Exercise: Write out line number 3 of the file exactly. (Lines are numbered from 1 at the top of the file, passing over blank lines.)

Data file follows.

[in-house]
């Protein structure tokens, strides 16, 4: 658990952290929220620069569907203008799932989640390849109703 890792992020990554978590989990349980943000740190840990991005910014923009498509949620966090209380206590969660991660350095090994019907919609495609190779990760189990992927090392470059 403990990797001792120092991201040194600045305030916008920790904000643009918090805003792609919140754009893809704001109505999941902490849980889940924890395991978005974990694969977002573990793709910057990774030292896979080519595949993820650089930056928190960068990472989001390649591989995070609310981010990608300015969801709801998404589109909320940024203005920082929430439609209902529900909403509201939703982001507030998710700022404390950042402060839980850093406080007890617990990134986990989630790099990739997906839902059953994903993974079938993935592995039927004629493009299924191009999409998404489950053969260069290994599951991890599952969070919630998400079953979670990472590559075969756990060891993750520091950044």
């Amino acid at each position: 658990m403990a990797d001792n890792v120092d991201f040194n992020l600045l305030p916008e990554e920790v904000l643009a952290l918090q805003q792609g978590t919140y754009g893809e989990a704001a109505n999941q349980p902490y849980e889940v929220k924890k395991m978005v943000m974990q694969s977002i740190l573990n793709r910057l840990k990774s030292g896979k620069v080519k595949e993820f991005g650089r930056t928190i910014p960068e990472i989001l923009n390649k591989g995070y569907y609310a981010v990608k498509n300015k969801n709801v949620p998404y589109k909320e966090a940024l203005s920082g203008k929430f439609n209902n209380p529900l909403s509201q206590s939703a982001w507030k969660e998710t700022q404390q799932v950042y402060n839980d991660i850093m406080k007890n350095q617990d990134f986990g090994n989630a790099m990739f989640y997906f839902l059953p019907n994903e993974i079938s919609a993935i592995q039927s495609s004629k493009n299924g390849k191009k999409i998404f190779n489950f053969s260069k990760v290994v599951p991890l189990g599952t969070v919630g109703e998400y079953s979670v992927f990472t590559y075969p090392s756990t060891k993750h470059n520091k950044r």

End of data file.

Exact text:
């Amino acid at each position: 658990m403990a990797d001792n890792v120092d991201f040194n992020l600045l305030p916008e990554e920790v904000l643009a952290l918090q805003q792609g978590t919140y754009g893809e989990a704001a109505n999941q349980p902490y849980e889940v929220k924890k395991m978005v943000m974990q694969s977002i740190l573990n793709r910057l840990k990774s030292g896979k620069v080519k595949e993820f991005g650089r930056t928190i910014p960068e990472i989001l923009n390649k591989g995070y569907y609310a981010v990608k498509n300015k969801n709801v949620p998404y589109k909320e966090a940024l203005s920082g203008k929430f439609n209902n209380p529900l909403s509201q206590s939703a982001w507030k969660e998710t700022q404390q799932v950042y402060n839980d991660i850093m406080k007890n350095q617990d990134f986990g090994n989630a790099m990739f989640y997906f839902l059953p019907n994903e993974i079938s919609a993935i592995q039927s495609s004629k493009n299924g390849k191009k999409i998404f190779n489950f053969s260069k990760v290994v599951p991890l189990g599952t969070v919630g109703e998400y079953s979670v992927f990472t590559y075969p090392s756990t060891k993750h470059n520091k950044r």